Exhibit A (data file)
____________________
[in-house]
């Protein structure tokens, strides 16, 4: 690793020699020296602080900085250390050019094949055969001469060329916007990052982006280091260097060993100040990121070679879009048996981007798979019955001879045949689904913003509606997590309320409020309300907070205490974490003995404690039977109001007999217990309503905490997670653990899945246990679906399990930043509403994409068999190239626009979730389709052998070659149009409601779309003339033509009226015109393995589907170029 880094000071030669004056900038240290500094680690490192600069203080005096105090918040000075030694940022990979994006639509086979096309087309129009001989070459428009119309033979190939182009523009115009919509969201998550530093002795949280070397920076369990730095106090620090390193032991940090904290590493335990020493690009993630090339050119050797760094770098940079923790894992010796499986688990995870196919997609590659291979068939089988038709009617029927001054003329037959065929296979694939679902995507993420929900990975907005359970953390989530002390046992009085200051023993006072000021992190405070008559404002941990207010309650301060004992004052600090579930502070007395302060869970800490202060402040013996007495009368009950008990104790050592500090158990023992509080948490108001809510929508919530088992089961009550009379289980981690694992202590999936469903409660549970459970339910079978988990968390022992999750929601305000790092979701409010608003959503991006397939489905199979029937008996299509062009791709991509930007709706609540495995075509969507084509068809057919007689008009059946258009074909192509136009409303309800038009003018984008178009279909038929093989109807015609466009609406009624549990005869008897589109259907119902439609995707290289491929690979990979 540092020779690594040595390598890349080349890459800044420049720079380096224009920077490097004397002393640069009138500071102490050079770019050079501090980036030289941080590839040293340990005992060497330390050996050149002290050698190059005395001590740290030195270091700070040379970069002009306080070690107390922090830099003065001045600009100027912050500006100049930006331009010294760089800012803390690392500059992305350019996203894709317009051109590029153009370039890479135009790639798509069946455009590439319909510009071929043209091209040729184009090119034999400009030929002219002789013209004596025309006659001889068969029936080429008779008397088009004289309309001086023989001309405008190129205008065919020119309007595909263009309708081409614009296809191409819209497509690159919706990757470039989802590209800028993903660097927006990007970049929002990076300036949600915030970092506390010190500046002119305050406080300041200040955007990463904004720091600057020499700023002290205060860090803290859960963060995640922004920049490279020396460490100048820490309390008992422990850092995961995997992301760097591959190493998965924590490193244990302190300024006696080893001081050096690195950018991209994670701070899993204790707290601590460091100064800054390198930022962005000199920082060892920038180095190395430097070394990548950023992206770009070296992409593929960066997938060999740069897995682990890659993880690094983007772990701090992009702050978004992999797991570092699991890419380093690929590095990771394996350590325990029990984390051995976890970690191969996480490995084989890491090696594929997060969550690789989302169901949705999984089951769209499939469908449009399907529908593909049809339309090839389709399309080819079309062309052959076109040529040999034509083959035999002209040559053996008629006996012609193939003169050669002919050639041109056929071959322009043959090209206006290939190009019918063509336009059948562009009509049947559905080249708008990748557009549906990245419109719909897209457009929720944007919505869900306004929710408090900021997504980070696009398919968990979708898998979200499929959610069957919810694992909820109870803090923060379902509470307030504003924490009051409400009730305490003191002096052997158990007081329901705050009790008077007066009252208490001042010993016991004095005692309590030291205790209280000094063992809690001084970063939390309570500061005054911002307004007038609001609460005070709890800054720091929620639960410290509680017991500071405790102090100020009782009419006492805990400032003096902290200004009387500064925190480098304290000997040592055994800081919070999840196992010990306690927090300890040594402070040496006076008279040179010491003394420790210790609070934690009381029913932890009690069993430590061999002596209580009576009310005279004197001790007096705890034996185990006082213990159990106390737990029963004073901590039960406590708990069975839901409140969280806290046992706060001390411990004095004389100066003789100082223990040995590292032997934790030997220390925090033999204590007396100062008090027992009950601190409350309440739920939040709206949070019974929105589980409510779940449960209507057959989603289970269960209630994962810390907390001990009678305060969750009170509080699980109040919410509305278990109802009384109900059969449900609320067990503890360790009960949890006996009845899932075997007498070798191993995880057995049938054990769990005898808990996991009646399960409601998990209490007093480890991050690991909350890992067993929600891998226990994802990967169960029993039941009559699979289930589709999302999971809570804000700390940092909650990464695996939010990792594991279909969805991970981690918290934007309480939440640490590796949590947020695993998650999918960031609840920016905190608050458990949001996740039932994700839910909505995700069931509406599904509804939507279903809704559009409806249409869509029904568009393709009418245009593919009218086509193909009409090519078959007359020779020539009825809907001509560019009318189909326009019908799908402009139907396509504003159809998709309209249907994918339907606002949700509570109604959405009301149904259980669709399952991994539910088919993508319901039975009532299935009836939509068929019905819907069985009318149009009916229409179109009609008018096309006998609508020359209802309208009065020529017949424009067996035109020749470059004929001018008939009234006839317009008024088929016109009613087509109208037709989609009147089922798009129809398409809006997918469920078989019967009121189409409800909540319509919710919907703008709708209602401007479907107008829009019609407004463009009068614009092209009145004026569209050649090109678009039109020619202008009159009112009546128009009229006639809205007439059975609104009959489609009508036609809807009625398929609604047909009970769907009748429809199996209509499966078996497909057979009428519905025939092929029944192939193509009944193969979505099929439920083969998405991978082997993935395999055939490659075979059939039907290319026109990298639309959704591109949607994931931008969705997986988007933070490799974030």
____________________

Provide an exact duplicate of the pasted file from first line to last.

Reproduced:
[in-house]
């Protein structure tokens, strides 16, 4: 690793020699020296602080900085250390050019094949055969001469060329916007990052982006280091260097060993100040990121070679879009048996981007798979019955001879045949689904913003509606997590309320409020309300907070205490974490003995404690039977109001007999217990309503905490997670653990899945246990679906399990930043509403994409068999190239626009979730389709052998070659149009409601779309003339033509009226015109393995589907170029 880094000071030669004056900038240290500094680690490192600069203080005096105090918040000075030694940022990979994006639509086979096309087309129009001989070459428009119309033979190939182009523009115009919509969201998550530093002795949280070397920076369990730095106090620090390193032991940090904290590493335990020493690009993630090339050119050797760094770098940079923790894992010796499986688990995870196919997609590659291979068939089988038709009617029927001054003329037959065929296979694939679902995507993420929900990975907005359970953390989530002390046992009085200051023993006072000021992190405070008559404002941990207010309650301060004992004052600090579930502070007395302060869970800490202060402040013996007495009368009950008990104790050592500090158990023992509080948490108001809510929508919530088992089961009550009379289980981690694992202590999936469903409660549970459970339910079978988990968390022992999750929601305000790092979701409010608003959503991006397939489905199979029937008996299509062009791709991509930007709706609540495995075509969507084509068809057919007689008009059946258009074909192509136009409303309800038009003018984008178009279909038929093989109807015609466009609406009624549990005869008897589109259907119902439609995707290289491929690979990979 540092020779690594040595390598890349080349890459800044420049720079380096224009920077490097004397002393640069009138500071102490050079770019050079501090980036030289941080590839040293340990005992060497330390050996050149002290050698190059005395001590740290030195270091700070040379970069002009306080070690107390922090830099003065001045600009100027912050500006100049930006331009010294760089800012803390690392500059992305350019996203894709317009051109590029153009370039890479135009790639798509069946455009590439319909510009071929043209091209040729184009090119034999400009030929002219002789013209004596025309006659001889068969029936080429008779008397088009004289309309001086023989001309405008190129205008065919020119309007595909263009309708081409614009296809191409819209497509690159919706990757470039989802590209800028993903660097927006990007970049929002990076300036949600915030970092506390010190500046002119305050406080300041200040955007990463904004720091600057020499700023002290205060860090803290859960963060995640922004920049490279020396460490100048820490309390008992422990850092995961995997992301760097591959190493998965924590490193244990302190300024006696080893001081050096690195950018991209994670701070899993204790707290601590460091100064800054390198930022962005000199920082060892920038180095190395430097070394990548950023992206770009070296992409593929960066997938060999740069897995682990890659993880690094983007772990701090992009702050978004992999797991570092699991890419380093690929590095990771394996350590325990029990984390051995976890970690191969996480490995084989890491090696594929997060969550690789989302169901949705999984089951769209499939469908449009399907529908593909049809339309090839389709399309080819079309062309052959076109040529040999034509083959035999002209040559053996008629006996012609193939003169050669002919050639041109056929071959322009043959090209206006290939190009019918063509336009059948562009009509049947559905080249708008990748557009549906990245419109719909897209457009929720944007919505869900306004929710408090900021997504980070696009398919968990979708898998979200499929959610069957919810694992909820109870803090923060379902509470307030504003924490009051409400009730305490003191002096052997158990007081329901705050009790008077007066009252208490001042010993016991004095005692309590030291205790209280000094063992809690001084970063939390309570500061005054911002307004007038609001609460005070709890800054720091929620639960410290509680017991500071405790102090100020009782009419006492805990400032003096902290200004009387500064925190480098304290000997040592055994800081919070999840196992010990306690927090300890040594402070040496006076008279040179010491003394420790210790609070934690009381029913932890009690069993430590061999002596209580009576009310005279004197001790007096705890034996185990006082213990159990106390737990029963004073901590039960406590708990069975839901409140969280806290046992706060001390411990004095004389100066003789100082223990040995590292032997934790030997220390925090033999204590007396100062008090027992009950601190409350309440739920939040709206949070019974929105589980409510779940449960209507057959989603289970269960209630994962810390907390001990009678305060969750009170509080699980109040919410509305278990109802009384109900059969449900609320067990503890360790009960949890006996009845899932075997007498070798191993995880057995049938054990769990005898808990996991009646399960409601998990209490007093480890991050690991909350890992067993929600891998226990994802990967169960029993039941009559699979289930589709999302999971809570804000700390940092909650990464695996939010990792594991279909969805991970981690918290934007309480939440640490590796949590947020695993998650999918960031609840920016905190608050458990949001996740039932994700839910909505995700069931509406599904509804939507279903809704559009409806249409869509029904568009393709009418245009593919009218086509193909009409090519078959007359020779020539009825809907001509560019009318189909326009019908799908402009139907396509504003159809998709309209249907994918339907606002949700509570109604959405009301149904259980669709399952991994539910088919993508319901039975009532299935009836939509068929019905819907069985009318149009009916229409179109009609008018096309006998609508020359209802309208009065020529017949424009067996035109020749470059004929001018008939009234006839317009008024088929016109009613087509109208037709989609009147089922798009129809398409809006997918469920078989019967009121189409409800909540319509919710919907703008709708209602401007479907107008829009019609407004463009009068614009092209009145004026569209050649090109678009039109020619202008009159009112009546128009009229006639809205007439059975609104009959489609009508036609809807009625398929609604047909009970769907009748429809199996209509499966078996497909057979009428519905025939092929029944192939193509009944193969979505099929439920083969998405991978082997993935395999055939490659075979059939039907290319026109990298639309959704591109949607994931931008969705997986988007933070490799974030």